Walking Tours in London and Paris

In 2012, I discovered the most wonderful tour company in Paris called “Paris Walks.” We were in Paris on Christmas day and on a lark, we went to a tour of the Latin Quarter. On the tour I learned that the Latin Quarter got its name because it was where the university was and Latin was the choice tongue. Other tidbits we learned were about the apartment complex where the former prime minister of France had an apartment for his family and another for his mistress’ family. Near Notre Dame, we visited a little church that used to be a charnel house (or attached to one), which were bones were stored. However, with the incredible numbers of people dying in Paris, it was decided that charnel houses, including this one, would have their bones removed to the Paris Catacombs.

Overall, it was a tremendous tour.  Paris Walks is run by ex-patriots (British?). The walks are low fuss; you show up at a designated place at a time. The walks are usually 12 Euros  and last two hours. You cover a lot of ground so be prepared to walk. And there are many different walks for different tastes, whether you wish to learn about a neighborhood, like the Marais, or a time period, like the resistance during WWII.

On that very day, we did Part 1 of the Marais walk and the following day, we did Ernest Hemmingway’s Paris. The Marais walk included the building given to a mistress of the young King who initiated him into manhood (rendering a service unto the crown). The Hemmingway tour was incredible; we saw the house that James Joyce lived in and probably wrote parts of Ulysses. I grew to appreciate the English language bookstore Shakespeare & Company because its original owner, Sylvia Beach, is responsible for publishing the first edition of Ulysses, (Well after the Chicago based literary magazine the Little Review was prevented from serialization due to obscenity charges). Also there was a lending library that exists today. You can go up to the second floor and read old beautiful books while a pianist in the rooms nearby plays.

I’m not a huge fan of Hemmingway and I was really there for the other ex-patriots that he hung out with. However, the tour guide’s timely reading from Hemmingway’s A Moveable Feast made me immediately rush out and purchase a copy. It was well worth it; he captures the beauty of Paris so well.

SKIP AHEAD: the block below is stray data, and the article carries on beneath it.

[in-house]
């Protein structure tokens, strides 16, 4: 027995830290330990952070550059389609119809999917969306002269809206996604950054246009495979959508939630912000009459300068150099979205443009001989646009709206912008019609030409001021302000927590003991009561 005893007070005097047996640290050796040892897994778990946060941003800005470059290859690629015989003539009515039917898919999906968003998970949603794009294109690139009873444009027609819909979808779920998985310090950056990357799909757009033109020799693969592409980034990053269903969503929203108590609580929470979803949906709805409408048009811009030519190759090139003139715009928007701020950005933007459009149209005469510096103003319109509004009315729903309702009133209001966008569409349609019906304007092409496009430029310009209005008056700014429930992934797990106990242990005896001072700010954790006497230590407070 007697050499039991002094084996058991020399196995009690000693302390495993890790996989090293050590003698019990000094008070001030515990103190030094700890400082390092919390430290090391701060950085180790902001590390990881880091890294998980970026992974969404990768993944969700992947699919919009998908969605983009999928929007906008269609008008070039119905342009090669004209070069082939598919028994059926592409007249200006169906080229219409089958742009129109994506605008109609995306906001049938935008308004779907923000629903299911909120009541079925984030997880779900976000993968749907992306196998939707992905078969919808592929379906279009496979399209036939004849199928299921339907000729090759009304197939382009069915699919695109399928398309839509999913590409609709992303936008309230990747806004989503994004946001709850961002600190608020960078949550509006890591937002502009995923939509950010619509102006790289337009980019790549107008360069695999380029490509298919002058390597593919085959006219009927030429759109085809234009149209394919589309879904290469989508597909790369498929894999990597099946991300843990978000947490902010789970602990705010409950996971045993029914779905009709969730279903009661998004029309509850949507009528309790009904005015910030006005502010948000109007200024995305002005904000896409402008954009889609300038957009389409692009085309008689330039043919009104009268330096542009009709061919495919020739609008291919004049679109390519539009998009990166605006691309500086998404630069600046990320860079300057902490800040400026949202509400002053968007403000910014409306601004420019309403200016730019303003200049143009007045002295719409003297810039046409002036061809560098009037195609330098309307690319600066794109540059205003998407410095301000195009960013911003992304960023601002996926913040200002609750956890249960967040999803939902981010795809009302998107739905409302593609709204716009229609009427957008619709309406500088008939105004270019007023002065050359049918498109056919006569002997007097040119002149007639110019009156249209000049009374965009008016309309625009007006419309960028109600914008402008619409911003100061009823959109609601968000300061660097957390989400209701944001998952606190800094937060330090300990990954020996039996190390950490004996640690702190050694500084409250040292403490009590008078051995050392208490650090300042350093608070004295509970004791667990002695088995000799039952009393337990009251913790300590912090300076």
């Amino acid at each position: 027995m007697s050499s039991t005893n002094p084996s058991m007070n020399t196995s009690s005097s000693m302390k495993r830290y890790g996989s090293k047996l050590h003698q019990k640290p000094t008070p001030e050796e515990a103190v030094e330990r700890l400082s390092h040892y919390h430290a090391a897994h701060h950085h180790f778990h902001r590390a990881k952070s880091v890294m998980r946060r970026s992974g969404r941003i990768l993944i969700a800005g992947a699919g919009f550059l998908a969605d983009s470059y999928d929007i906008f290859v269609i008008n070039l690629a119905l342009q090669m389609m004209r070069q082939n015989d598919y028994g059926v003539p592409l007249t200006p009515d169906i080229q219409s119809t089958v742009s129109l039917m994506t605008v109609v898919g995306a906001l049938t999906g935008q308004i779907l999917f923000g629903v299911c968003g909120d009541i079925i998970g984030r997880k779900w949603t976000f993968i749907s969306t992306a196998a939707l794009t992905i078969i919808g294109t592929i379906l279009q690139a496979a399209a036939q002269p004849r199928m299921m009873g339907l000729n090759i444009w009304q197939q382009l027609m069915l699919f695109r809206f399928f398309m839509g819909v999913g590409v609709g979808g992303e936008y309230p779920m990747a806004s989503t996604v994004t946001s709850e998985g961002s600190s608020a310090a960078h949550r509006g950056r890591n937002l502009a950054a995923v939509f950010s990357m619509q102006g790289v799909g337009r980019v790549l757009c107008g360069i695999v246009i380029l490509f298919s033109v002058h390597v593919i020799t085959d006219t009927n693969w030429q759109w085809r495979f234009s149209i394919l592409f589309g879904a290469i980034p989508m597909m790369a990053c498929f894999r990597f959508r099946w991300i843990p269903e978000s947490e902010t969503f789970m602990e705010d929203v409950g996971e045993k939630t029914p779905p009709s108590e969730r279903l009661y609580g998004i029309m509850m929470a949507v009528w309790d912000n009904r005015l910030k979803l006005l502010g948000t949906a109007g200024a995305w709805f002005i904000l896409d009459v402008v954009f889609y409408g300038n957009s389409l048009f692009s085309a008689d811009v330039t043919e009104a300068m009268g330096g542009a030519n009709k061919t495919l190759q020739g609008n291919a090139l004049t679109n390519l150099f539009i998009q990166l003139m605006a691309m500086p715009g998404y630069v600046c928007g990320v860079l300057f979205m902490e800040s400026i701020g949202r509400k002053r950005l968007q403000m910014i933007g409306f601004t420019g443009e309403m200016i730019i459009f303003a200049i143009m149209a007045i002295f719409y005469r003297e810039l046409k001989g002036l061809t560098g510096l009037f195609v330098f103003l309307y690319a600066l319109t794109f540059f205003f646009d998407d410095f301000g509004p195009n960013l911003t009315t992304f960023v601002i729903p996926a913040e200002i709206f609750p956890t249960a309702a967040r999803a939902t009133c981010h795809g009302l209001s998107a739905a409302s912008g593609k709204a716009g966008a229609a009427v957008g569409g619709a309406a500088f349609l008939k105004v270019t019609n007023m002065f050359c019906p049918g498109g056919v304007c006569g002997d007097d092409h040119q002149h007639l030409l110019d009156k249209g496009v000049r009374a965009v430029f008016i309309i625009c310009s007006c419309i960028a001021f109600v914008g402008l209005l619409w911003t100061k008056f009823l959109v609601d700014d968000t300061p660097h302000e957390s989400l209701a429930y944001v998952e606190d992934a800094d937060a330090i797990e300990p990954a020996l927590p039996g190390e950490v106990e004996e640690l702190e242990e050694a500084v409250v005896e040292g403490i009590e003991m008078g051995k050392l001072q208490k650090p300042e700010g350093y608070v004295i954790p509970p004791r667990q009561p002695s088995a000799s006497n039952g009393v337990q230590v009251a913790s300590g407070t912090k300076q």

So in a later trip in 2013, we discovered the London counterpart of Paris Walks: London Walks. I think it’s the father of Paris Walks. It’s very similar; you show up to a designated place, usually a tube stop, for the tour. Its 9 Pounds and lasts about two hours. There are many many more tours than Paris walks so you really have a lot to choose from: Harry Potter, spy history, Jack the Ripper and more. While we were there, we did two ghost walks, one about the West End and the other around Monument and St. Paul’s.

Both were absolutely a blast. It was a mix of gory ghost stories and historical bites. We learned that the greeting “Cheerio” may be derived from people standing on their doorstep and calling for a chair to take them to their destination (you know back when that was a major form of transportation). “Chair, Ho” allegedly turned into cheerio.

We learned about the horrifying trade of body snatching from graveyards. There was the unfortunately case of a man who had some disease that completely incapacitated him. He couldn’t speak a word or move a muscle. Friends and family thought he was dead, and buried him alive. Some grave robbers came and dug up the body, sold it to medical school for their students. It wasn’t until they used a scalpel on him that he became unparalyzed and could let the world know he was still alive. Awful, no?

We also went through them for our recent tour of Westminster. It was admittedly more of an ordeal but the rain and crowds contributed to that. Once we got inside, it was well worth it.

So if you are in either London or Paris, I highly recommend that you take one or two of these tours.

 

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